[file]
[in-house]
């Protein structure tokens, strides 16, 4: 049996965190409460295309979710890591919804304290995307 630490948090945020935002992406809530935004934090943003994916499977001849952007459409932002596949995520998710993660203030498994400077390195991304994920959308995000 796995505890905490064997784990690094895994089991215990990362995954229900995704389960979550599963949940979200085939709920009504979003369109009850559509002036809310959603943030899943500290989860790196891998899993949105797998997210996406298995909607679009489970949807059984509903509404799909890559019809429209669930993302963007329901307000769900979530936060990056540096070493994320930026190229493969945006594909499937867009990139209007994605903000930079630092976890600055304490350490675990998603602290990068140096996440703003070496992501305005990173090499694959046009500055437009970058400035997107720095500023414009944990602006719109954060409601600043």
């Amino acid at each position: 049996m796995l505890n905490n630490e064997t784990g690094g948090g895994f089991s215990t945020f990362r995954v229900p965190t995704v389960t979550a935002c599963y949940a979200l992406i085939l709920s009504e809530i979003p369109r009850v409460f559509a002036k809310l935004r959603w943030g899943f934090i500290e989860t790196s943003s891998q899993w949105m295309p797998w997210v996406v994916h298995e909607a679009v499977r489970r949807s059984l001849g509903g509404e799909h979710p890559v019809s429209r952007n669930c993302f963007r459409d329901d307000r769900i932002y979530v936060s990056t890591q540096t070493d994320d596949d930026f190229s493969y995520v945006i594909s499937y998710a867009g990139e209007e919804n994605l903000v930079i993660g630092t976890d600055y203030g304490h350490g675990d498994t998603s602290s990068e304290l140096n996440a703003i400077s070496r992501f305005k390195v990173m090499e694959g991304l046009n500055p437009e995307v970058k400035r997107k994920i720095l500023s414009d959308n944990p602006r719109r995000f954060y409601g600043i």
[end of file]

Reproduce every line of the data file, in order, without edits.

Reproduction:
[in-house]
């Protein structure tokens, strides 16, 4: 049996965190409460295309979710890591919804304290995307 630490948090945020935002992406809530935004934090943003994916499977001849952007459409932002596949995520998710993660203030498994400077390195991304994920959308995000 796995505890905490064997784990690094895994089991215990990362995954229900995704389960979550599963949940979200085939709920009504979003369109009850559509002036809310959603943030899943500290989860790196891998899993949105797998997210996406298995909607679009489970949807059984509903509404799909890559019809429209669930993302963007329901307000769900979530936060990056540096070493994320930026190229493969945006594909499937867009990139209007994605903000930079630092976890600055304490350490675990998603602290990068140096996440703003070496992501305005990173090499694959046009500055437009970058400035997107720095500023414009944990602006719109954060409601600043």
């Amino acid at each position: 049996m796995l505890n905490n630490e064997t784990g690094g948090g895994f089991s215990t945020f990362r995954v229900p965190t995704v389960t979550a935002c599963y949940a979200l992406i085939l709920s009504e809530i979003p369109r009850v409460f559509a002036k809310l935004r959603w943030g899943f934090i500290e989860t790196s943003s891998q899993w949105m295309p797998w997210v996406v994916h298995e909607a679009v499977r489970r949807s059984l001849g509903g509404e799909h979710p890559v019809s429209r952007n669930c993302f963007r459409d329901d307000r769900i932002y979530v936060s990056t890591q540096t070493d994320d596949d930026f190229s493969y995520v945006i594909s499937y998710a867009g990139e209007e919804n994605l903000v930079i993660g630092t976890d600055y203030g304490h350490g675990d498994t998603s602290s990068e304290l140096n996440a703003i400077s070496r992501f305005k390195v990173m090499e694959g991304l046009n500055p437009e995307v970058k400035r997107k994920i720095l500023s414009d959308n944990p602006r719109r995000f954060y409601g600043i």